Assuntos
Cervos , Dinâmica Populacional , Lobos , Animais , Cervos/fisiologia , Lobos/fisiologia , Humanos , Comportamento Predatório , Washington , Atividades Humanas , Coiotes/fisiologia , Puma/fisiologia , Cadeia Alimentar , Ecossistema , Lynx/fisiologia
17.
Philos Trans R Soc Lond B Biol Sci ; 379(1907): 20230125, 2024 Jul 29.
Artigo em Inglês | MEDLINE | ID: mdl-38913054

RESUMO

Dispersal plays a pivotal role in the eco-evolutionary dynamics of spatially structured populations, communities and ecosystems. As an individual-based trait, dispersal is subject to both plasticity and evolution. Its dependence on conditions and context is well understood within single-species metapopulations. However, species do not exist in isolation; they interact locally through various horizontal and vertical interactions. While the significance of species interactions is recognized for species coexistence and food web functioning, our understanding of their influence on regional dynamics, such as their impact on spatial dynamics in metacommunities and meta-food webs, remains limited. Building upon insights from behavioural and community ecology, we aim to elucidate biodiversity as both a driver and an outcome of connectivity. By synthesizing conceptual, theoretical and empirical contributions from global experts in the field, we seek to explore how a more mechanistic understanding of diversity-dispersal relationships influences the distribution of species in spatially and temporally changing environments. Our findings highlight the importance of explicitly considering interspecific interactions as drivers of dispersal, thus reshaping our understanding of fundamental dynamics including species coexistence and the emergent dynamics of metacommunities and meta-ecosystems. We envision that this initiative will pave the way for advanced forecasting approaches to understanding biodiversity dynamics under the pressures of global change. This article is part of the theme issue 'Diversity-dependence of dispersal: interspecific interactions determine spatial dynamics'.


Assuntos
Distribuição Animal , Biodiversidade , Evolução Biológica , Cadeia Alimentar , Animais , Ecossistema , Dinâmica Populacional , Modelos Biológicos
18.
J R Soc Interface ; 21(215): 20240042, 2024 Jun.
Artigo em Inglês | MEDLINE | ID: mdl-38916901

RESUMO

The component Allee effect (AE) is the positive correlation between an organism's fitness component and population density. Depending on the population spatial structure, which determines the interactions between organisms, a component AE might lead to positive density dependence in the population per-capita growth rate and establish a demographic AE. However, existing spatial models impose a fixed population spatial structure, which limits the understanding of how a component AE and spatial dynamics jointly determine the existence of demographic AEs. We introduce a spatially explicit theoretical framework where spatial structure and population dynamics are emergent properties of the individual-level demographic and movement rates. This framework predicts various spatial patterns depending on its specific parametrization, including evenly spaced aggregates of organisms, which determine the demographic-level by-products of the component AE. We find that aggregation increases population abundance and allows population survival in harsher environments and at lower global population densities when compared with uniformly distributed organisms. Moreover, aggregation can prevent the component AE from manifesting at the population level or restrict it to the level of each independent aggregate. These results provide a mechanistic understanding of how component AEs might operate for different spatial structures and manifest at larger scales.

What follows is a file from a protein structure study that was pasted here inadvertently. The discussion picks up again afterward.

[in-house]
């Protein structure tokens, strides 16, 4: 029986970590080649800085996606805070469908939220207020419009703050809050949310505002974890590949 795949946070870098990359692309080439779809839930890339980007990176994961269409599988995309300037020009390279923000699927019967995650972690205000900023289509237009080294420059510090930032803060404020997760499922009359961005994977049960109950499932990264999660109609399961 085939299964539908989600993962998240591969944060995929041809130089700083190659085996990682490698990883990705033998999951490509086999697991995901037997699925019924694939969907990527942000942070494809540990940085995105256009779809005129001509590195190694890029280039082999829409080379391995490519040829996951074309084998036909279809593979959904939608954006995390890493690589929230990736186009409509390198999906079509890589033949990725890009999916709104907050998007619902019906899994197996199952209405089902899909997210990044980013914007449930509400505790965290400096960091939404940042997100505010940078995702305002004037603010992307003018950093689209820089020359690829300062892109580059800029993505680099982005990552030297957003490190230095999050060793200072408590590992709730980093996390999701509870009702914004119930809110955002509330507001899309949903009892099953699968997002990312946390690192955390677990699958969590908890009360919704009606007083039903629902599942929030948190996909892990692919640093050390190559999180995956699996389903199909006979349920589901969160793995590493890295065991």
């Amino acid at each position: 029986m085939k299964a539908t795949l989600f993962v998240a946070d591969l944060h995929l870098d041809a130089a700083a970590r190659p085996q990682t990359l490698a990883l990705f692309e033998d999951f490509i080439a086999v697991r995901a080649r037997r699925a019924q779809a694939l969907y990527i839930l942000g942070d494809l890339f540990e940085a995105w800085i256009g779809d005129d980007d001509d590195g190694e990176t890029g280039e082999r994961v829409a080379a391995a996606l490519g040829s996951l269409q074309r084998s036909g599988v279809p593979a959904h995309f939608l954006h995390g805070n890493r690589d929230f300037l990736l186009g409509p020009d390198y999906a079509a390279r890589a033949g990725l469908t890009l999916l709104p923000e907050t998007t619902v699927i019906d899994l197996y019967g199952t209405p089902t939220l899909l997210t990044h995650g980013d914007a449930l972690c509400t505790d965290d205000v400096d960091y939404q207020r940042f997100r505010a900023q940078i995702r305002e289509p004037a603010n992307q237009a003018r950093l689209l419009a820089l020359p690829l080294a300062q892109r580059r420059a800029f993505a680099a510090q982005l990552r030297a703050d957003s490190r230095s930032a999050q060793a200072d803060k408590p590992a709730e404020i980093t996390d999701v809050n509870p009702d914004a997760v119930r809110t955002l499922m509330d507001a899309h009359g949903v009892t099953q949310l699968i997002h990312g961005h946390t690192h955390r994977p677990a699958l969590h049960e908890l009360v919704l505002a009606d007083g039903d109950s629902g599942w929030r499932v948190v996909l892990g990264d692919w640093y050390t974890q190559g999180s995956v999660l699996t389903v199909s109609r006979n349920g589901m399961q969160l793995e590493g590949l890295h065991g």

Assuntos
Modelos Biológicos , Dinâmica Populacional , Animais , Densidade Demográfica
19.
Philos Trans R Soc Lond B Biol Sci ; 379(1907): 20230136, 2024 Jul 29.
Artigo em Inglês | MEDLINE | ID: mdl-38913053

RESUMO